Project Management Insights Podcast Interview
Check out the great Project Management Insights podcast with Karen Cherrett!
Here is the episode where she interviewed me about the importance of ASSUMPTIONS in your project!
Click here to listen!
Video Interview with Phyllis Haynes
Phyllis is an award-winning producer and journalist with decades of experience.
You can watch it here.
The Grilling: A Project Management Short Story
Do you ever feel like you are caught in a fictional project world? Even if you were, a systemic approach to project management could help you. Here, I’ve tried my hand at a short story about project management. I suspect it will relate to your very real project world. Download and enjoy.
The Project Risk Tightrope
What are your project risks? What could cause your project to fail? Do you know? Are you doing anything about it?
“As a kid, I saw one of the Wallendas walk a tightrope. It was a pretty amazing feat. The Wallendas walked tightropes every day and seemingly trained from birth to do so as a family. You or I would probably fall off. We don’t have their focus or their training. Whether you know it or not, as the owner of a major capital project, you may be walking a tightrope of project risk. Falling off will kill the project.”
“As the project owner, your project is probably not your core business. It’s a way to make your core business more successful. You’ve likely spent most of your career focused on your core business rather than thinking about capital project risk. Guess what? While you’ve not spent most of your career thinking of project risk, many of the other stakeholders on your project have. And the way most projects are designed, their interests are not always your own. How do you think you will fare on your tightrope?”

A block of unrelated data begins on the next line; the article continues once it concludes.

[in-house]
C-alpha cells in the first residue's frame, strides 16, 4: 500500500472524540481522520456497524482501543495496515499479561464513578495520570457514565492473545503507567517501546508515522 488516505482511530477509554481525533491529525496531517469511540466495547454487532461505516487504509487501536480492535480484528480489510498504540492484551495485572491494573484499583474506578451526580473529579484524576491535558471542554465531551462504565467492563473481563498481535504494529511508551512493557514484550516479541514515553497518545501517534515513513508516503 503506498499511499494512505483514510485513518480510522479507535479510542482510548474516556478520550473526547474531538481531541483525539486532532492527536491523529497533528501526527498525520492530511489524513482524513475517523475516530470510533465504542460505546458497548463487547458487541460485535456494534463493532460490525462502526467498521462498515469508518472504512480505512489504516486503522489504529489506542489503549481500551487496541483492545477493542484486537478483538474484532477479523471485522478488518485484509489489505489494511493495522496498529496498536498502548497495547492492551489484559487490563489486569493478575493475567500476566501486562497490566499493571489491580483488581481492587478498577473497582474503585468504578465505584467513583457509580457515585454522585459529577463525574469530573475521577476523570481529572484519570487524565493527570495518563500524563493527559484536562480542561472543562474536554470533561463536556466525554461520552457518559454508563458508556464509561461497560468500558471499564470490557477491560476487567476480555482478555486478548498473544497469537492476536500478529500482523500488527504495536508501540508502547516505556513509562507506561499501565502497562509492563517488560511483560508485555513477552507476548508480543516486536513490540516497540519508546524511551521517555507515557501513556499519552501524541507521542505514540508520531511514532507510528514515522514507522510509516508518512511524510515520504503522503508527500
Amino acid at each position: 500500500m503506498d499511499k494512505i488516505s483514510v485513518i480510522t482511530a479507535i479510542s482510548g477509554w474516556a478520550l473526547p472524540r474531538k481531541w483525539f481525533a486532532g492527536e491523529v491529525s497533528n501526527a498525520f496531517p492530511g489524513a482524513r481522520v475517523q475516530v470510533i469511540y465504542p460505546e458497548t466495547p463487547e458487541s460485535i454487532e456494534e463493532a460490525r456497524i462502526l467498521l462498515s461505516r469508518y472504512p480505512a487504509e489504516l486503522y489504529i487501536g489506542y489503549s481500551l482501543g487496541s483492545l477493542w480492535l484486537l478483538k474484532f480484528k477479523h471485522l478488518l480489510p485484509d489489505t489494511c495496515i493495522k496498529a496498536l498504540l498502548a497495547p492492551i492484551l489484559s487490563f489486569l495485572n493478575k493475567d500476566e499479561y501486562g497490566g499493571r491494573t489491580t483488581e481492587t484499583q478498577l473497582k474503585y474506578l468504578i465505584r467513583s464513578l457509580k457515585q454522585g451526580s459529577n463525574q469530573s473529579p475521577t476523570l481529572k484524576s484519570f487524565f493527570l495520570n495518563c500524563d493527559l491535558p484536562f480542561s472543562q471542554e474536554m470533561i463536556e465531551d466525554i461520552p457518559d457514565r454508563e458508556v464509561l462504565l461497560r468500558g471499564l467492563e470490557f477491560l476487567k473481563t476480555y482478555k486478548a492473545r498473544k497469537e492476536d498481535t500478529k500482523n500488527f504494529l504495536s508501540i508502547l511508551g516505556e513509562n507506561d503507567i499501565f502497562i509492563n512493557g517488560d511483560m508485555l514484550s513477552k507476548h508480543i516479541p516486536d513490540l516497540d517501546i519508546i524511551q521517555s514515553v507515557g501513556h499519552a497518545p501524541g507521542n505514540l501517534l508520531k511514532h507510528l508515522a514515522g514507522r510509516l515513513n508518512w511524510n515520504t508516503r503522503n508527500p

Piecing Together the Project Puzzle
In order to create a successful project, you need to stop thinking about the project you are building and think about the team that will be building it. Systems thinking helps us to think about teams and, by combining systems thinking with three decades of experience in management, engineering, and construction, I’ve identified 6 key pieces of the project puzzle. This short “business manifesto” describes each of the pieces so that you can begin to put them together for project success.